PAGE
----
PDA

View Full Version : picture books


The Lighting Geek
11-06-2010, 06:11 PM
If you would like to know about the picture books I spoke of in earlier posts, please PM me.

ajslands
11-06-2010, 06:13 PM
I have a question, what is the measurement foot candles used for?
Posted via Mobile Device

The Lighting Geek
11-06-2010, 06:40 PM
It is the measurement of light that falls onto a surface. Typically it is used to maintain a standard of light for a particular task, such as a regulation tennis court or a kitchen task lighting. It is the amount of light in a 1 foot circle produced by a candle in the middle. That is how I understand it, I'm sure someone will correct me if I am wrong.

In landscape lighting it would be the measurement of the light that lands on a sidewalk for example. It can be referenced as less than 1 foot candle as well, .5 FC.

OSHA has standards for work spaces for things such as, offices 30 FC., hallways 5 FC, etc.

ajslands
11-07-2010, 09:54 AM
How do you meassure how much light something produces?
Posted via Mobile Device

INTEGRA Bespoke Lighting
11-07-2010, 11:09 AM
You use a Light Meter. Or you refer to the IES photometry reports that come with most quality fixtures, lamps, etc.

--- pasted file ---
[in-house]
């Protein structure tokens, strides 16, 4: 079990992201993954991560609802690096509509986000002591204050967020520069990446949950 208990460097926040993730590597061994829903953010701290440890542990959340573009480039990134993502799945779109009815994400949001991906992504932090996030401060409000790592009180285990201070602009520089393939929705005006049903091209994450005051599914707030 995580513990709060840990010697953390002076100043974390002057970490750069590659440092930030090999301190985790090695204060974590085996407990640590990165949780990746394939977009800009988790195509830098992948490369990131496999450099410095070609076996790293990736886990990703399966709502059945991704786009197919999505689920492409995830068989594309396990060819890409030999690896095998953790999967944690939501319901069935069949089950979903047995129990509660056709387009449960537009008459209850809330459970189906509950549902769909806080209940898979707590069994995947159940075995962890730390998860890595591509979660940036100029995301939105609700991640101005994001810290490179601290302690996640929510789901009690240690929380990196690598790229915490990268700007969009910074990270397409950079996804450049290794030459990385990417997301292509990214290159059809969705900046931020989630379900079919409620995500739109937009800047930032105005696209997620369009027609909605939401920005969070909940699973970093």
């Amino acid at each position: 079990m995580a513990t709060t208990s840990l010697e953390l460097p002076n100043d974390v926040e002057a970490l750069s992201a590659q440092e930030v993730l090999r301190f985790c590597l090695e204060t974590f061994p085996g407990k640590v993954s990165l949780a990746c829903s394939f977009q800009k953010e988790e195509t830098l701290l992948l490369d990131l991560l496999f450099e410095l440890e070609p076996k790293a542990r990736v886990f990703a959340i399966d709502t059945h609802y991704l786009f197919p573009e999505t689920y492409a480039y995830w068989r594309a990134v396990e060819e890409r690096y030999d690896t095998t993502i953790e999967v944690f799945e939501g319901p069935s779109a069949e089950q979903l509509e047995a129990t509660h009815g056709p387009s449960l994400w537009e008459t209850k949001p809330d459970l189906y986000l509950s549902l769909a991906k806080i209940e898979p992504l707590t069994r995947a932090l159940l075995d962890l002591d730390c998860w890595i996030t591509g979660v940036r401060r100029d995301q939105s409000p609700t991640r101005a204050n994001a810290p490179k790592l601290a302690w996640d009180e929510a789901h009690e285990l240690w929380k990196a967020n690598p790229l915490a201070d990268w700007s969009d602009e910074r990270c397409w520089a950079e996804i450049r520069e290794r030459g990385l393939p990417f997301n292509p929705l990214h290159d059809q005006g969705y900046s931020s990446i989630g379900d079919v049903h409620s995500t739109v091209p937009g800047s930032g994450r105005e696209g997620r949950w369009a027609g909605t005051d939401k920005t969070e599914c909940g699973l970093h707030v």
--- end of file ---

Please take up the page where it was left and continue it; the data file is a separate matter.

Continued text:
steveparrott
11-07-2010, 11:12 AM
It is the measurement of light that falls onto a surface. Typically it is used to maintain a standard of light for a particular task, such as a regulation tennis court or a kitchen task lighting. It is the amount of light in a 1 foot circle produced by a candle in the middle. That is how I understand it, I'm sure someone will correct me if I am wrong.

In landscape lighting it would be the measurement of the light that lands on a sidewalk for example. It can be referenced as less than 1 foot candle as well, .5 FC.

OSHA has standards for work spaces for things such as, offices 30 FC., hallways 5 FC, etc.

Close, but it is the amount of light that falls on the interior surface of a 1 ft. radius sphere with a light source of 1 candela in the center. A more useful description is "the number of lumens that fall on one square foot of surface".

For example, if you have a light source of 10 lumens and all the light were projected onto a surface of one square foot then you would have an illuminance of 10 foot candles.

steveparrott
11-07-2010, 11:30 AM
A useful illustration of basic photometric concepts. For explanation of some of the most common terms, see the article: Lighting Terminology for the Landscape Lighting Designer (http://www.cast-lighting.com/search/1/display-document/128).

The Lighting Geek
11-07-2010, 11:48 AM
Thanks Steve for that diagram, i'm sure it will help everyone better understand the terminology of lighting.